Like a lot of black parents, Mike Wiley has had “The Talk” with his kids.
Kids of color are different in police officers’ eyes, parents tell their children. Do what they say. Be respectful. Keep your hands visible at all times.
Mamie Till likely had “The Talk” with her 14-year-old son, Emmett Till, in August 1955, before he boarded a train in Chicago to visit relatives in Money, Miss. “It’s different down there, son,” she probably said. “Be careful.”
Emmett ended up kidnapped, tortured and killed for allegedly whistling at a white woman. That, along with other high- and low-profile examples of brutality enacted on people of color, is why parents like Wiley still have to have “The Talk.” He is bringing his one-man play, Dar He: The Story of Emmett Till, to Asheville. It opens Wednesday, Sept. 19, at N.C. Stage Company.
Wiley, an actor and playwright who lives in Pittsboro, will perform some three dozen characters who played a role in Till’s journey to the Mississippi Delta and the hatred he encountered there. Wiley is performing Dar He at N.C. Stage Company at the request of its artistic director, Charlie Flynn-McIver, an “old friend” from the theater world, Wiley says.
The Emmett Till story reverberates today because of increased attention “to police brutality and the death of African-American men in America at the hands of white males,” Wiley says. “Its resonance now is a call to action in our voting booths, in the streets.”
Drawing upon historic interviews, Wiley recreates the events that foreshadow and follow Emmett Till’s brutal death at the hands of J.W. Milam and his half-brother Roy Bryant after Bryant’s wife, Carolyn Bryant Donham, accused Till of accosting her in the family grocery store. (Falsely, as it turns out, according to the 2017 book, The Blood of Emmett Till, by Duke University professor Timothy Tyson.)
Milam and Bryant stood trial for Till’s murder. Testifying against them was Emmett’s great-uncle, Moses Wright. Asked by the prosecution to identify the men who kidnapped his great-nephew, Wright pointed to one or both defendants (accounts vary) and said, in his Delta patois, “Dar He.” Wiley used those words for the title of his play.
Milam and Bryant were acquitted by an all-white, all-male jury. (They later confessed to the crime in an interview with Look magazine. Wright was forced to relocate to Chicago.)
Mamie chose to have an open coffin during her son’s funeral, which brought national attention to the racial injustices and brutalities taking place in Mississippi, the South and the nation, and the event has been credited as being one of the catalysts of the modern civil rights movement.
In 2004, Wiley was taking his plays around the country (his theatrical works highlight other prominent figures in black history, such as the Tuskegee Airmen and Henry “Box” Brown, a Virginia slave who mailed himself to freedom in a wooden crate) when he heard rapper/singer Kanye West say, in his song “Through the Wire,” that his face after a car wreck looked like Emmett Till’s after that 1955 assault. That annoyed Wiley.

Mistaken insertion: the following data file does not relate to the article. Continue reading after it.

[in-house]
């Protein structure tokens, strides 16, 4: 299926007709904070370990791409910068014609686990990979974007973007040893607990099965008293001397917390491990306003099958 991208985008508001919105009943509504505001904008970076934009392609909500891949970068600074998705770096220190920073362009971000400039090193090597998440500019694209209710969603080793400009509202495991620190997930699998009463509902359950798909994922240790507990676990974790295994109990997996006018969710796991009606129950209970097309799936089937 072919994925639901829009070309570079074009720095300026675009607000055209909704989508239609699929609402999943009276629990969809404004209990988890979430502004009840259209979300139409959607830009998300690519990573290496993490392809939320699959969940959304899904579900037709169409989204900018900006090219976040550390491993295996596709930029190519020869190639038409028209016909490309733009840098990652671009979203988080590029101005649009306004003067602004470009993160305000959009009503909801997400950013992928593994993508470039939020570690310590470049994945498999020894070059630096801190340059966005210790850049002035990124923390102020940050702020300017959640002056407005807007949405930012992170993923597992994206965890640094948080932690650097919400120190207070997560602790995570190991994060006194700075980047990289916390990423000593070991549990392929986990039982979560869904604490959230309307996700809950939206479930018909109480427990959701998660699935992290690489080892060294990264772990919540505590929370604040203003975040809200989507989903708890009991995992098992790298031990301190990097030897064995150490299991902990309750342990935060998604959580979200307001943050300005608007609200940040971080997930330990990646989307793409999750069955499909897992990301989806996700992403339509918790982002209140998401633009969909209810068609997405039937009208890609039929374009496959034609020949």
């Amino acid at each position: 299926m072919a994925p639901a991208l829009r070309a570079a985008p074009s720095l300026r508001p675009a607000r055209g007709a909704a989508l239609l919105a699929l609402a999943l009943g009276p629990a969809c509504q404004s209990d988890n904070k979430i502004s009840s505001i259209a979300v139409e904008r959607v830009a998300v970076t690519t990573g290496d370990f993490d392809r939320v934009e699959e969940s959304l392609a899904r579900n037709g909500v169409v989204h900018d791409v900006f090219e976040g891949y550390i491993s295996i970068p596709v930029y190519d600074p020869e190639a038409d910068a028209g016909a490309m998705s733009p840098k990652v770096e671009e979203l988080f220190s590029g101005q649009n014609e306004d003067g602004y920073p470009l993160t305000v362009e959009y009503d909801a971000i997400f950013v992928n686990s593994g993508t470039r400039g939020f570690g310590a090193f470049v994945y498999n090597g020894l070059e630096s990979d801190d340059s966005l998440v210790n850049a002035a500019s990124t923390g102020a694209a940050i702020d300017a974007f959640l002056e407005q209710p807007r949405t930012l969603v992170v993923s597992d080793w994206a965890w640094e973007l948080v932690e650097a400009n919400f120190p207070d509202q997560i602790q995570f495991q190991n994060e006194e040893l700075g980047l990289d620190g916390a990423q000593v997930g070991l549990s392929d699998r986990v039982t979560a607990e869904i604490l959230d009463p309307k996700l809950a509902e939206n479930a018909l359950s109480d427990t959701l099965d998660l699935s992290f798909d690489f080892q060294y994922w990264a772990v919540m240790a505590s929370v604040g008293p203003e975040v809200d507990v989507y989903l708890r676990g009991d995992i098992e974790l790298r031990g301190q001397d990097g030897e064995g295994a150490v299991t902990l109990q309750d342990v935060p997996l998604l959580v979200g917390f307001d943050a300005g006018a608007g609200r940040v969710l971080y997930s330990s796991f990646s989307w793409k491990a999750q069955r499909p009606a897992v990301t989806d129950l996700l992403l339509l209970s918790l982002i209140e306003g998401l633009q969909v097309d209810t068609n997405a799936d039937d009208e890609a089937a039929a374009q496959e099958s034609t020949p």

“It set me on a mission to educate young people who may have believed that if Kayne West survived [the car accident], maybe Emmett Till should have survived [lynching],” Wiley says. He can’t remember how long it was before he started writing the play, but he was goaded to do so each time he heard the song. “It was like a needle in my side,” he says.
Performing the play “takes an emotional toll,” Wiley says. “Making a sincere attempt to personalize the characters — the actor’s duty is to be true to the character — is gut-wrenching.”
Wiley grew up in Roanoke, Va., at a time when that city had a black mayor, Noel Calvin Taylor. Wiley saw possibilities for black people, not obstacles. He doesn’t remember the first time he heard about Emmett Till — likely it was before he went to Catawba College in Salisbury and listened to stories about the 1906 lynching of three black men in town.
Wiley’s research into creating Dar He was painful, he says. But it helped him make sense of why some people hate Barack Obama.
“It set me on a course to understanding the backlash that he, as a president, would achieve after he was elected,” Wiley says. The play “came out of a similar kind of backlash — white America in the Deep South and around the county who saw the Brown v. Board of Education as a slap in the face. The killing of Emmett Till was in part a response to that. The lynching of a number of African-American men in that time was part of the pushback.”
He continues, “With the election of Obama, we hoped that ‘The Talk’ wouldn’t have to happen. But sadly, we saw through our smartphone videos and police dash cams that we have to be forever vigilant and have these talks until the arrest rate of people in our black and brown communities comes to a place where it’s normalized.”
This summer, the FBI reopened its investigation into Till’s murder, citing “new information” that it declined to elaborate upon. The tragedy, which took place more than 65 years ago, is still very much in the public consciousness, making Wiley’s production as current as it is historic.
“This [play] is reaching ears that a few years ago may have been deaf,” he says. “But now they are opening and listening and heeding and using the play as a sign of activism.”
WHAT: Dar He: The Story of Emmett Till
WHERE: N.C. Stage, 15 Stage Lane, ncstage.org
WHEN: Wednesday, Sept. 19-Sunday, Sept. 30.Wednesdays through Saturdays at 7:30 p.m., Sundays at 2 p.m. $10 students/$18-$36 general